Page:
An Absurdist Exploration Of Loss And Grief

  • Michael Sarnoski
  • .October 3, 2022
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“An Absurdist Exploration Of Loss and Grief” Michael Sarnoski & Vanessa Block Talk ‘Pig’:

“Some of the thematic material such as grief and loss in Pig as well as the concept of a man with a pet pig nagged at me for a long time,” declared writer/ director Michael Sarnoksi. He lost his father at a young age and Pig was his way of exploring how that loss wove its way into his life especially during his twenties. Michael thought about what sort of person he had become. “Pig is a story of how three different characters integrated grief into their lives.”

“I wrote a script that was very specific to me and somehow it managed to resonate with a lot of other people,” continued Sarnosky. “There’s something beautiful and personal gratifying about that.”

Vanessa Block who shares a story credit with Michael, as well as co-producing the film, expressed a more aerial view of the universality of Pig. “People are passing into something deeper than the specificity of relating to the loss a person. There are so many types of loss, particularly over the past two years during COVID-19.” Although many of us experienced physical loss during the pandemic, we also experienced the forced loss of human connection. The latter is evident in the character of Rob (Nicolas Cage), a hermit living in the wilderness with his truffle pig.

“I was struck by the specificity of the message. I never imagined that people would respond to the film with the appreciation, sensitivity, and enthusiasm as they did,” said Vanessa. “One of the reasons I think they did is that trauma loss is applicable to so many human experiences,” said Block. Rob isolated himself and built walls around those traumas. “Doing so is a necessary part of the healing process.”

A film about a man and his pig isn’t a gag although it is unconventional. It was an image embossed in Sarnoski’s mind that pestered him for years. A truffle pig is a unique animal that is rarely associated with being a pet, let alone grief. Block and Sarnoski confessed into leaning into the absurdity of the relationship between Rob and his pig rather than a cute and cuddly pet. On a deeper level, Sarnoski pondered the idea of “truffles are things we dig up from the dirt, but are also one of the most valuable culinary delicacies.” He also added, that what pigs lack in cuteness, they make up for in intelligence.

“There’s also a weird absurdity in the underground truffle industry that’s relatable,” Sarnoski continued. He also asks why a man can’t love his pig in the way others love their cats or dogs. “Pig highlights the unconventional places we find peace, connection and solace.”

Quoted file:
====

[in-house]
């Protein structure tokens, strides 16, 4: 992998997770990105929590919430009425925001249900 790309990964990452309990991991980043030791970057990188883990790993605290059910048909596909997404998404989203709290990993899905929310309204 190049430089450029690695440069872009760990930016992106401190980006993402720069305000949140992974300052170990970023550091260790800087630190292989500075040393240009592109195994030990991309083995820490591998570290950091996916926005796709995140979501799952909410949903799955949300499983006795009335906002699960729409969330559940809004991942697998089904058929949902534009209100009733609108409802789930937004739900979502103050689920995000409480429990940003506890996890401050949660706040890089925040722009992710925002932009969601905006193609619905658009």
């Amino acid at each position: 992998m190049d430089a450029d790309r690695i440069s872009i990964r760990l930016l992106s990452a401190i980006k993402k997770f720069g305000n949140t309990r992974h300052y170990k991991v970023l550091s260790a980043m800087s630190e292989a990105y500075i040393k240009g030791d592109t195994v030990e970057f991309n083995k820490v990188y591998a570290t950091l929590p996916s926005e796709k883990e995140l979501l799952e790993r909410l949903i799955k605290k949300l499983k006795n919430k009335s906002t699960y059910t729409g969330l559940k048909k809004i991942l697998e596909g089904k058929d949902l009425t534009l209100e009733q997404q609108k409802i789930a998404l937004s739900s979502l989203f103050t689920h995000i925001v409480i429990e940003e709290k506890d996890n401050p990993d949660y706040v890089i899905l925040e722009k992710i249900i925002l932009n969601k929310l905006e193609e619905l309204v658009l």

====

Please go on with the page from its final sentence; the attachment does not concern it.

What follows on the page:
The image of a man and his pig was a constant and was never going to be replaced with anything else from the first draft. Michael spent his writing process unpacking why he found that core image so poignant. “It was kind of intriguing, mysterious, etherial, and grounded,” mused Sarnoski. “In asking questions of why I was fixated on that image, I discovered where Rob came from and what the story was going to be.” Hence, Rob’s organic involvement in the culinary world.

After fleshing out Rob’s backstory, team Block and Sarnoski decided on the revenge thriller genre (sort of). “It not a traditional revenge film, but it follows some of the tropes of the noir thriller genre. Rather than existing in a world of violence, it exists in the culinary world,” pondered Sarnoski. “Instead of conceiving Pig as the best gun in the west, it was the best chef in Portland.” There was no shootout at the end. It opted for a quieter, gentler ending.

Pig doesn’t have a neat resolution at the end. It’s a plateau, a rest stop. It is about the journey of exploration rather than finding answers. “I don’t fully understand it, I just want to examine it,” elaborated Michael. “It’s about taking a part of yourself and putting it out there so you can shape into something that gives you a greater appreciation of it.”

Rob is healing himself by using his culinary passion to connect with other people. “We have to be true to ourselves and use that to communicate,” mused Michael. A big part of Rob’s journey is realizing that he doesn’t need to continue being alone in his grief anymore.

To Genre Or Not To Genre

Pig is arguably an adjacent revenge noir thriller according to the filmmakers. “Genre’s an inroad into the film which set up expectations that carry you through the story,” expanded Sarnoski. “Pig is a kind of cowboy movie about a master chef. This takes it in another direction.” They didn’t intend to subvert any genre. The subversion was a byproduct of their early creative decisions which helps the film.